Phi Beta Sigma and Iota Phi Theta partner on Million Man March event
While thousands of people filled the National Mall in Washington, D.C., a group of around 50 college students and community members marched in downtown Phoenix Saturday to commemorate the 20th anniversary of the Million Man March.
Local chapters of the Phi Beta Sigma and Iota Phi Theta fraternities organized the peaceful protest, which began outside the state Capitol and ended at the Arizona State University downtown campus.
“This march is to show support to and to have an event for the people who couldn’t make it to D.C.,” said Antoine Jones. Jones, a political science major at Morgan State University, organized the march with ASU’s student Lamar Piggee.
Many of the students attending the event heard about it through various social media.
“We are here to support the young people,” said Ken Turner, of Phoenix. “There’s a lot to be done in the community.”
The march ended with a live streaming viewing of the Million Man March in Washington, D.C. along with speeches from local community members at the ASU health service building.
The Phoenix Million Man March took place in conjunction with several other marches across the country, said Mel Hall, a member of Phi Beta Sigma and graduate student at Grand Canyon University. He said he hoped the march would bring attention to issues facing minority communities.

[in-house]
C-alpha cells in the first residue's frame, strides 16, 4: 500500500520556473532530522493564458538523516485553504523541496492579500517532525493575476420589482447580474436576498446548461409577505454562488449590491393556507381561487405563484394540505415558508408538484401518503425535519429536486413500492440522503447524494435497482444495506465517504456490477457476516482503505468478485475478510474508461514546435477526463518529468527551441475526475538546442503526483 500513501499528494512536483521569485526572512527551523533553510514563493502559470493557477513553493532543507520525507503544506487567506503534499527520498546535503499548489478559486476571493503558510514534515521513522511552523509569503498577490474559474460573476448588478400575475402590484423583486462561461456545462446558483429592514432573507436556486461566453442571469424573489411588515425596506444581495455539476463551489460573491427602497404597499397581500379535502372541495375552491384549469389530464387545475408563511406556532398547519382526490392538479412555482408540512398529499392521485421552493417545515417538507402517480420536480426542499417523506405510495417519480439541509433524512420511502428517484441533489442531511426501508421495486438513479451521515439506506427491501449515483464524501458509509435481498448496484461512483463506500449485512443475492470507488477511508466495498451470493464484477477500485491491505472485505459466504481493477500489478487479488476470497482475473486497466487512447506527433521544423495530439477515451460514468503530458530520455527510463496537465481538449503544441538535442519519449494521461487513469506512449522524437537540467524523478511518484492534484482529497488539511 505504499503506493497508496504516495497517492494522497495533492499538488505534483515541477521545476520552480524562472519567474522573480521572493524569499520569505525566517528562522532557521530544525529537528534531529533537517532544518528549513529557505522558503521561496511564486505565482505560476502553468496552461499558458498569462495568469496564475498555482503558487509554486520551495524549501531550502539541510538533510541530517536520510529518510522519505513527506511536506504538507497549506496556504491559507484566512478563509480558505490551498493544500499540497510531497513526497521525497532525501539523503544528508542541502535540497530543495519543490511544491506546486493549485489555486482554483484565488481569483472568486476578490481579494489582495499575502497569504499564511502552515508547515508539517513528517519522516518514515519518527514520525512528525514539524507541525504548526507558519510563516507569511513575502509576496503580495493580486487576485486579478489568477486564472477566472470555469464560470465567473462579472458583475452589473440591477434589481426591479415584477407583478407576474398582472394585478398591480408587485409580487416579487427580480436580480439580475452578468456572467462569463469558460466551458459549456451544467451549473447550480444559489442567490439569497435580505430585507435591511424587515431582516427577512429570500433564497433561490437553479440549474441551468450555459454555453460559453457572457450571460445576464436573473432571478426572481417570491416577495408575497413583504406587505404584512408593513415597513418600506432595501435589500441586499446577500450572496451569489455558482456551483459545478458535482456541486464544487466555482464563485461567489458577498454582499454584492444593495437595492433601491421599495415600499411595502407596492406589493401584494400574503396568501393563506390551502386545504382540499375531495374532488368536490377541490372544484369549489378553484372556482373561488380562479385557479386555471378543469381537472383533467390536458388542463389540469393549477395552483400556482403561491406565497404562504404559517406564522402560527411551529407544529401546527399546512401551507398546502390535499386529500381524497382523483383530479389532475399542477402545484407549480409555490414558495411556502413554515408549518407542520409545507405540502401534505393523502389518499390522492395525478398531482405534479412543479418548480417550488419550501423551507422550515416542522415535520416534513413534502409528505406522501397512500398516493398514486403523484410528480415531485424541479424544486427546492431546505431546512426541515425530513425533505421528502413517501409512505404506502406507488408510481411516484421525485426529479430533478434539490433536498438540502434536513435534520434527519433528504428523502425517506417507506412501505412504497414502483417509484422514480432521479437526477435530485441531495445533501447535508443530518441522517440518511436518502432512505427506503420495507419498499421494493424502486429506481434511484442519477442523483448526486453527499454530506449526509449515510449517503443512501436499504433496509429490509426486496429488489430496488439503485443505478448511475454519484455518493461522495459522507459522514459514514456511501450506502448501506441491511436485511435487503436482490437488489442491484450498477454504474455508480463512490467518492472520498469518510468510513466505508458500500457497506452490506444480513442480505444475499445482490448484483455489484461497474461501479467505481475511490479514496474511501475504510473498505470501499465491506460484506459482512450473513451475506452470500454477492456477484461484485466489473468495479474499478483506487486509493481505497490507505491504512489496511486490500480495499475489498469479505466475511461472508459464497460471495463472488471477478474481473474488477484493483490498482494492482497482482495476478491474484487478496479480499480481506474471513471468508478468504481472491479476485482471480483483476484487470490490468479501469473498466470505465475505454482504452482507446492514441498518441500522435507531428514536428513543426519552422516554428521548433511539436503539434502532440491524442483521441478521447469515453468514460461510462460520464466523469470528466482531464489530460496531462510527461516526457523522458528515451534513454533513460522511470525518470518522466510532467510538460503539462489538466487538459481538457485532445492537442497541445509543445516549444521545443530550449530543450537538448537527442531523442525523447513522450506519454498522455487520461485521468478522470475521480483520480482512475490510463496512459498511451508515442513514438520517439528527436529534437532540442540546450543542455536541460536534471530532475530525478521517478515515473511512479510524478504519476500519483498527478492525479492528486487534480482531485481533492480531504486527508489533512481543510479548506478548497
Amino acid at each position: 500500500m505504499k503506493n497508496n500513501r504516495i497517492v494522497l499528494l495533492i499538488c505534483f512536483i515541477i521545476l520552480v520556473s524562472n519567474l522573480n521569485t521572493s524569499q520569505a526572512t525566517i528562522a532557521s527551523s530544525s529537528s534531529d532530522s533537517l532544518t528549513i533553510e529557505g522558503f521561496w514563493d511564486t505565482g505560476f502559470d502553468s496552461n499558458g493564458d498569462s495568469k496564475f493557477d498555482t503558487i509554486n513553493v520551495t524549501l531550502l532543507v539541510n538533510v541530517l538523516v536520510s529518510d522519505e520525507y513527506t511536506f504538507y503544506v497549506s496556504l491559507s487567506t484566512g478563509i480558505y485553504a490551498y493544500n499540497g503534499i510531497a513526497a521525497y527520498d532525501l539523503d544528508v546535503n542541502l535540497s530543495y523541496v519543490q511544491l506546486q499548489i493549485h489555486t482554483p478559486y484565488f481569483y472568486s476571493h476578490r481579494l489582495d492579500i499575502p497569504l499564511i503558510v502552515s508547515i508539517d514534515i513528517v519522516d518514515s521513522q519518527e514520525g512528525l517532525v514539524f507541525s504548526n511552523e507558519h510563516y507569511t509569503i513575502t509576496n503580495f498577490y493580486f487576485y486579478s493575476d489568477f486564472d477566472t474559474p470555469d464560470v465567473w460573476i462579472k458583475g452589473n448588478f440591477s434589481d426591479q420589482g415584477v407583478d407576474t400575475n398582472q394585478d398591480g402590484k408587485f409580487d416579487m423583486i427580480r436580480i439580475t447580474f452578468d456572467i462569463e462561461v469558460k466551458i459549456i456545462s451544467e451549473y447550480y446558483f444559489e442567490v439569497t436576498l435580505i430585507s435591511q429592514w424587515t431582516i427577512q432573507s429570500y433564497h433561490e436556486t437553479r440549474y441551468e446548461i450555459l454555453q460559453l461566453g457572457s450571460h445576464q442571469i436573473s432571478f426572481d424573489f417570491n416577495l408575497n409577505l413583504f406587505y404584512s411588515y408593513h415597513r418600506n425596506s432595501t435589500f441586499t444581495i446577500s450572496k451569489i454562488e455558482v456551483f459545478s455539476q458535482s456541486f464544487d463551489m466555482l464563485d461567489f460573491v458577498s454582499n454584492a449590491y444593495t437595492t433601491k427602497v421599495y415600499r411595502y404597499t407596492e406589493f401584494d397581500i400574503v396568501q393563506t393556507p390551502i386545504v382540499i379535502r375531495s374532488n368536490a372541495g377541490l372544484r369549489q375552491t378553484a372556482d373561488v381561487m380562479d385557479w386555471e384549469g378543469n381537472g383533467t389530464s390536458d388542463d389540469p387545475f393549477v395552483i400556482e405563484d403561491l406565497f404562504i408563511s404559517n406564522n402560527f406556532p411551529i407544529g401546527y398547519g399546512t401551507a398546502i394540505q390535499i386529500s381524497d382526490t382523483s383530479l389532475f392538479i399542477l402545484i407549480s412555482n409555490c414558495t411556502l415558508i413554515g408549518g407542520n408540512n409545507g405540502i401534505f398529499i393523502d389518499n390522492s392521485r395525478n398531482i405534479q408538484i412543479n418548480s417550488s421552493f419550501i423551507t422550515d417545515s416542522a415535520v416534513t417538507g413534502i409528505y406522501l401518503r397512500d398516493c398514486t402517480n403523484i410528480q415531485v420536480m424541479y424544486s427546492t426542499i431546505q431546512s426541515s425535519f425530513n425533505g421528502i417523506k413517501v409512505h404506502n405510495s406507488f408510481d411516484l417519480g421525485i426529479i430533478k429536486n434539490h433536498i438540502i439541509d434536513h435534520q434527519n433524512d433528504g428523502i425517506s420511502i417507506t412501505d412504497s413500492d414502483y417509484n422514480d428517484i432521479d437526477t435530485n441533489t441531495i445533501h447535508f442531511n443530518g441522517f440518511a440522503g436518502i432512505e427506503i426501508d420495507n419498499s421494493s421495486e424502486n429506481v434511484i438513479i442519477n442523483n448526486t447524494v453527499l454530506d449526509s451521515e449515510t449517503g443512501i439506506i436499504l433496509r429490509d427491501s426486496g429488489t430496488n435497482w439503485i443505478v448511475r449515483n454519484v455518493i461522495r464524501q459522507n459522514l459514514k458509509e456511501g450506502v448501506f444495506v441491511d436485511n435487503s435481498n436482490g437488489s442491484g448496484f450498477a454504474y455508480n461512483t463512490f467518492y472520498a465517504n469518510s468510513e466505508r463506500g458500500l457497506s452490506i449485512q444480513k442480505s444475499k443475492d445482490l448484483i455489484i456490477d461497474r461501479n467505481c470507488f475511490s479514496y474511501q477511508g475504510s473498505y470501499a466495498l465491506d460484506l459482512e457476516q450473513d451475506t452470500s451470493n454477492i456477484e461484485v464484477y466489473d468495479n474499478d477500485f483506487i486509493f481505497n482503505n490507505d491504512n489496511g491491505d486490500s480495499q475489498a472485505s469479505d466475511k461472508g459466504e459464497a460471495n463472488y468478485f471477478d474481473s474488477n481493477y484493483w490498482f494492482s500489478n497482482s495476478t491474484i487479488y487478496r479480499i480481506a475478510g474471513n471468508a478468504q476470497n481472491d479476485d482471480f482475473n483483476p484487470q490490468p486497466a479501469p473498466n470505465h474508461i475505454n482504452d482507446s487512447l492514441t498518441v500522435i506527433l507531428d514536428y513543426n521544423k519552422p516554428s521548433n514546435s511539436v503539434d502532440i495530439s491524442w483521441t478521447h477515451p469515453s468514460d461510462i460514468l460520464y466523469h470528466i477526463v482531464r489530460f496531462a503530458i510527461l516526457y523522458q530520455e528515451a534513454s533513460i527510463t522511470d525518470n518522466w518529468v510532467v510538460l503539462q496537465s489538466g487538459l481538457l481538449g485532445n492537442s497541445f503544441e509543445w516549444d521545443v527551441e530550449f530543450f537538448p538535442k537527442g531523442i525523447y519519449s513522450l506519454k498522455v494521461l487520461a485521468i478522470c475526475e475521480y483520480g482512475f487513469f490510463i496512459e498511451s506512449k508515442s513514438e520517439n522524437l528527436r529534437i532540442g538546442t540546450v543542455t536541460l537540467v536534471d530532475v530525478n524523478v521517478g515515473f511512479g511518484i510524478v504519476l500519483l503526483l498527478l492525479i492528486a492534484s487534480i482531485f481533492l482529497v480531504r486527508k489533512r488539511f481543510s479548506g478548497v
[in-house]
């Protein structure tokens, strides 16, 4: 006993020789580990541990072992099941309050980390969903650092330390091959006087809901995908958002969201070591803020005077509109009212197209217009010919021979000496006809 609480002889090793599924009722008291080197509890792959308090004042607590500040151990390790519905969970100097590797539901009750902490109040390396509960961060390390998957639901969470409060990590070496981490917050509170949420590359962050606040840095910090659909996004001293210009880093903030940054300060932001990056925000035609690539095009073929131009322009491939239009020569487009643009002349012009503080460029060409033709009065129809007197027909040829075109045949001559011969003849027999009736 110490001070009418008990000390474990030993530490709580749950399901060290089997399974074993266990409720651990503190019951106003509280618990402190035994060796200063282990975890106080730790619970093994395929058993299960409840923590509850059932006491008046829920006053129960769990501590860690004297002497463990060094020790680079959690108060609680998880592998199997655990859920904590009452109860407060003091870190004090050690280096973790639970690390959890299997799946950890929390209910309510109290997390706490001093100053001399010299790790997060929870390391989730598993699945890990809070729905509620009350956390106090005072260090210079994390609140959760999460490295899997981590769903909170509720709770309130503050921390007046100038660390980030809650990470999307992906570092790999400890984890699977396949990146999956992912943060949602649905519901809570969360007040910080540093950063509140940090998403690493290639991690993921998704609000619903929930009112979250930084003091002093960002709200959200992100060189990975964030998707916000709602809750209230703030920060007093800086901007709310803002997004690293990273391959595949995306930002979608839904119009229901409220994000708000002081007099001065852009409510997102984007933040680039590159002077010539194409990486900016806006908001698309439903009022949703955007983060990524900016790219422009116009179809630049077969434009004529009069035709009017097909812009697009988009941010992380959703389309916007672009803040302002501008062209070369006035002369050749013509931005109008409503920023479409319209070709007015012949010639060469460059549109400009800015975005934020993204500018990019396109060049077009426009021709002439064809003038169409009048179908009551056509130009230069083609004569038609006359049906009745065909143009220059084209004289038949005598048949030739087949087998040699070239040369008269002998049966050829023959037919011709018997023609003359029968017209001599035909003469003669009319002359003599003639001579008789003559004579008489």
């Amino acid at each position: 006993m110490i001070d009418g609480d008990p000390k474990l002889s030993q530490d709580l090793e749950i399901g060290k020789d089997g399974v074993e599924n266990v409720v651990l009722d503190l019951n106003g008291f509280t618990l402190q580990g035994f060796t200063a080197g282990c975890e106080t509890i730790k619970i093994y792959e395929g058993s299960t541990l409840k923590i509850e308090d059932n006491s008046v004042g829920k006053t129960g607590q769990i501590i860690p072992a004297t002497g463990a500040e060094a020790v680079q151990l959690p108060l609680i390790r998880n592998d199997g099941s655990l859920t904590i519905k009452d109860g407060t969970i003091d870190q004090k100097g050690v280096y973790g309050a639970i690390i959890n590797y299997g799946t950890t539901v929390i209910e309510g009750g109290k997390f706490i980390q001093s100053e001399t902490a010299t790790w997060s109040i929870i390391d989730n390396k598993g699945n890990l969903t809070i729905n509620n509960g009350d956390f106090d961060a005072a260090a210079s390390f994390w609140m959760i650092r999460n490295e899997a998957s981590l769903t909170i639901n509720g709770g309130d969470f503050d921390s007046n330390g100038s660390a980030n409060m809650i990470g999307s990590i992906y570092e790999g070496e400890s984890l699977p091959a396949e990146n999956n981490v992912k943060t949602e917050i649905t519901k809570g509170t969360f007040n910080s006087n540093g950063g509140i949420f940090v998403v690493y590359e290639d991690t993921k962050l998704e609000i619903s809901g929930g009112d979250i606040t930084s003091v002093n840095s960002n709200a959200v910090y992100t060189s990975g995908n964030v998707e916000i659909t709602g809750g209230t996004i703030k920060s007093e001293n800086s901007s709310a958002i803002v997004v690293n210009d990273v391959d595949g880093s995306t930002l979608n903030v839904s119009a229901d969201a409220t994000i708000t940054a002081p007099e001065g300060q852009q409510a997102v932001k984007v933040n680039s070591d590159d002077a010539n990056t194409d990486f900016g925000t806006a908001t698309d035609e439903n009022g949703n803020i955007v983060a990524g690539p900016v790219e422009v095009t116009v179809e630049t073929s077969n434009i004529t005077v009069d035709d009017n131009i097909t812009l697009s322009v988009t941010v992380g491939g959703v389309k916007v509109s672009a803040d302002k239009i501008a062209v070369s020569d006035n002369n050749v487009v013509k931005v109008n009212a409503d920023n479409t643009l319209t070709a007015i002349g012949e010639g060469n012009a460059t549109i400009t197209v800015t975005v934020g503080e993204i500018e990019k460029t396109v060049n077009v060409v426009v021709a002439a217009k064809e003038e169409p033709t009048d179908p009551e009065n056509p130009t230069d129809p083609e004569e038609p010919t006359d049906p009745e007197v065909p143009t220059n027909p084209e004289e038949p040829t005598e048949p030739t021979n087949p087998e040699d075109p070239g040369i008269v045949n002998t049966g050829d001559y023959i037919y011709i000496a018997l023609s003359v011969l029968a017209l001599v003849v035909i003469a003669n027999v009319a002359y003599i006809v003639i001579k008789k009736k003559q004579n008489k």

Phi Beta Sigma also co-sponsored the original Million Man March.
Miles away, in north central Phoenix, a contentious three-hour protest was anything but unifying Saturday morning.
About 50 people protested in front of the Islamic Community Center in Phoenix, in what they called a nationwide “Global Rally for Humanity” that hearkened back to a similar anti-Islam demonstration in May organized by Jon Ritzheimer.
“I believe there’s good Muslims in this country,” Ritzheimer said. “But I do not condone Islam and what it teaches.”
At about 10 a.m., a scuffle between two protesters was broken up by Phoenix police, who formed a line with 10 officers to further divide the crowds. There were no arrests.
On one side, some armed demonstrators referring to themselves as patriots waved American flags and condemned the Quran, while many counter-protesters held light-hearted signs and sought tolerance.
“We all need to come together. Rather than stand here, we could all contribute to society and help bridge this gap we’re experiencing,” said Jaime Stele, a counter-protester. “This doesn’t solve any problems.”